Thursday, October 16, Rich and I attended a parent-teacher conference with Logan’s team of teachers. They said he has some difficulties focusing, which is no surprise; but I’m happy that like most of his past teachers, they apparently have recognized his fantastic abilities and intellect.

We convinced Logan, per invitation by his school, to join Junior CafĂ© Scientifique through The Technology Alliance of Central New York, and we attended our first event Saturday morning, the 18th. A scientist demonstrated “spooky” science, such as fog making, and other eerie scientific experiments. We all attended and brought Angel, who was very bored and just wanted to cruise as all relatively new walkers do. It was a nice event, replete with Dunkin’ Donuts coffee and bagels. On the way home Rich and I got our impromptu flu shots at Walgreens. Logan, Angel and I attended the November event on Dinosaurs; Rich was working. Logan thought the lecture was over his head, and from what I could hear I agree. But Angel enjoyed checking out the museum exhibits and dinosaur room. She was totally unafraid of the sights and sounds!

The following Monday, the 20th, my dear late brother Fred would have been 64. It also marked 10 years since Logan came to our household! We’d planned to take him out to a surprise dinner. I, too, received a surprise that morning. I found Angel would need a new daycare as Marlene was losing a staff person. We took Logan to Bville Diner and ironically saw one of the staff members of Angel’s former care provider!

I had planned on taking Friday the 24th off to ready for our annual Halloween bash. Instead, I had to take off Wednesday the 22nd, off due to Angel being sick with a cough and low-grade fever. Rich was working for part of the day. Once he and Logan arrived home, we all went to Enhance for Angel’s previously scheduled well visit. There, she attempted to follow strangers out the door! The doctor said she was just fighting a cold, and she was still able to receive her shots.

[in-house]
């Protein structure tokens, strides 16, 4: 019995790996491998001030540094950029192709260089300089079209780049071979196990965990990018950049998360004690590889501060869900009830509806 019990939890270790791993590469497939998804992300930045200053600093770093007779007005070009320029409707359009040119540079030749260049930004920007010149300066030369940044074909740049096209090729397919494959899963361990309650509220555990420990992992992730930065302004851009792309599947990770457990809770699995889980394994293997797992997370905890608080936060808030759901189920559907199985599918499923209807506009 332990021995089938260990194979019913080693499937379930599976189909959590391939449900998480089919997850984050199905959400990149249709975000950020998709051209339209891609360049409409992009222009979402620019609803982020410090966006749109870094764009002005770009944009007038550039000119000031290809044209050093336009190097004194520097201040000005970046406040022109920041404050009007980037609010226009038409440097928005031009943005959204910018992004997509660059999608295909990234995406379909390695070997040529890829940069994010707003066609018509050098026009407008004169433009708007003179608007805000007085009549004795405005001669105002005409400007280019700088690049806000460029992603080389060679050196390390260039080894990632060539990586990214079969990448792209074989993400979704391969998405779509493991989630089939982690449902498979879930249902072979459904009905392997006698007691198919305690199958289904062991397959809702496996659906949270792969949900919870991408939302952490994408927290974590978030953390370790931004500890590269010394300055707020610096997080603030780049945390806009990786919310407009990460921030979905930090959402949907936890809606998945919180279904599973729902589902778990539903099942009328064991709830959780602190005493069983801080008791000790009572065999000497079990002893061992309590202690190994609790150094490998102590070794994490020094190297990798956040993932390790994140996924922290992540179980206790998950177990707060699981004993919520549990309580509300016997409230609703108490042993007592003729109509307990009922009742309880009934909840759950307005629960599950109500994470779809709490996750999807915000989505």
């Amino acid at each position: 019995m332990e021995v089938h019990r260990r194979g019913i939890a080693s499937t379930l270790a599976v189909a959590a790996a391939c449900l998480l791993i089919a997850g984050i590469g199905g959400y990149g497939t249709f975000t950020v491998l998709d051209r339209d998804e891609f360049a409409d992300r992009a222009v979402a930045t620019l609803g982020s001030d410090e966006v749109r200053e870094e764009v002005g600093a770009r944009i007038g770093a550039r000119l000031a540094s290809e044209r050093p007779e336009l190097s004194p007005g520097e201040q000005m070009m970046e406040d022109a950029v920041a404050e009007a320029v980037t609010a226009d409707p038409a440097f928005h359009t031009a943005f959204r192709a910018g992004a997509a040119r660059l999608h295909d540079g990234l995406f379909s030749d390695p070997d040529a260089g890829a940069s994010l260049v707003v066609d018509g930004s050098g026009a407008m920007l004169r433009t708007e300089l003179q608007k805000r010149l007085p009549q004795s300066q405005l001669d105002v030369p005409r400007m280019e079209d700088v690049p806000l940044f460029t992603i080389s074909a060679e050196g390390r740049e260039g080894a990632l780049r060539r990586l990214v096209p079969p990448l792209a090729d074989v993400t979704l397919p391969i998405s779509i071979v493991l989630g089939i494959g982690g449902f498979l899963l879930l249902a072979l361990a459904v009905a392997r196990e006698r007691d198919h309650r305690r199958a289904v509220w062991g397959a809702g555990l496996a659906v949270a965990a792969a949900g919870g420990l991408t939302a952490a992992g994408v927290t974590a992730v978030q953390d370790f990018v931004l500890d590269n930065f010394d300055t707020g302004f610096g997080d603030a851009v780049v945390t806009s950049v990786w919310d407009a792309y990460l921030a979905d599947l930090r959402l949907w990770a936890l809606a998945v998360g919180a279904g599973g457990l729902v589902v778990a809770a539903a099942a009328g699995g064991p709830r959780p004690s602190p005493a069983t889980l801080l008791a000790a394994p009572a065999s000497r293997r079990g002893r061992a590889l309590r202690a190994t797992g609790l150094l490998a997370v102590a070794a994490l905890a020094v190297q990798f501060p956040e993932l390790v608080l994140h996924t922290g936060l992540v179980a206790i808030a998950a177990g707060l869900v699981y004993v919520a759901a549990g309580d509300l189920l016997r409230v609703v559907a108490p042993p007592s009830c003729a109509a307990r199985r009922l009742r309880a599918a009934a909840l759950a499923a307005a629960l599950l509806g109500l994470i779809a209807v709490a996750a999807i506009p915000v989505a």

I left work early on Friday the 24th, so Logan and I could shop for Halloween. Later we picked up the baby, went to Whiskey Hollow to fill up some gallons of spring water, and then picked up Rich and went to Child Time, her new daycare, to check it out.

The following day was our annual Halloween party. This year I did not invite too many people. And as a result, we had a slim turnout. Most of Logan’s friends had other plans but Luke was able to come. I did not invite work friends because I got the impression that last year some people felt left out. So much for trying to introduce my work friends’ kids to my son! So I did not want to put them through this anguish this year.

Yes, it was sad, and it at times also was overwhelming, as  we discussed how or if to do apple bobbing; some of the kids got loud; one guest came late; some family could not come due to being ill. Rich said we probably should stop hosting. I’m on the fence. I really enjoy Halloween, my favorite holiday, and we can make it work. But we will have to strategize the varying age groups and somehow accommodate, nay, force, more parents who simply drop off their kids and go, to stay. I think many of them would rather have alone time or drink.

Considering the cessation of our Halloween tradition also reminds me that Logan is growing up; he seemed much less interested. Part of that is that he can see his friends any time. In fact, Ryan came to stay over that evening when he arrived back home from his Boy Scout trip. Luke had planned on staying over aw ell. Maybe we can change the party format somehow.

October 31, Halloween. Angel’s final day at Marlene’s daycare.

Another very much cherished tradition, bringing the kids to the Village of Liverpool to trick-or-treat. Logan does not care about the candy, but this year he seemed to care more about Raelynn!

As I said, he’s growing up. He is changing, just as the seasons and weather change. We had lots of snow recently, and today, November 24th, it is beautiful and 62 degrees.

But tomorrow it will be cold and snowy again.

Hello, November. I plan on making each day count during this month, too. Fifteen degrees, snow and all.

Wednesday, September 3, 2014

Please Tell Me Crayons Are On This List

"Please don't forget your lunchbox," I reminded him. And his father noted that he now will have a locker. I'm not really worried about him remembering the combination or finding the lockers; I'm worried about him remembering to USE the locker.

I remember going to Logan's new school orientation last spring. He is at Ray Middle School now, as a sixth grader. I did not stop to think about the small changes that would upset him, uh, I mean, me. New location, new teachers, new principal, oh, and yes, new supplies and things like lockers.

Lockers. Aren't they for gyms...and high schoolers?

My mind flashes back to the Kindergarten orientation at Nate Perry in the spring of 2008. He was littler, his voice softer, and he was cuter (he's now "handsome"). And he still thought Dad and I were gods.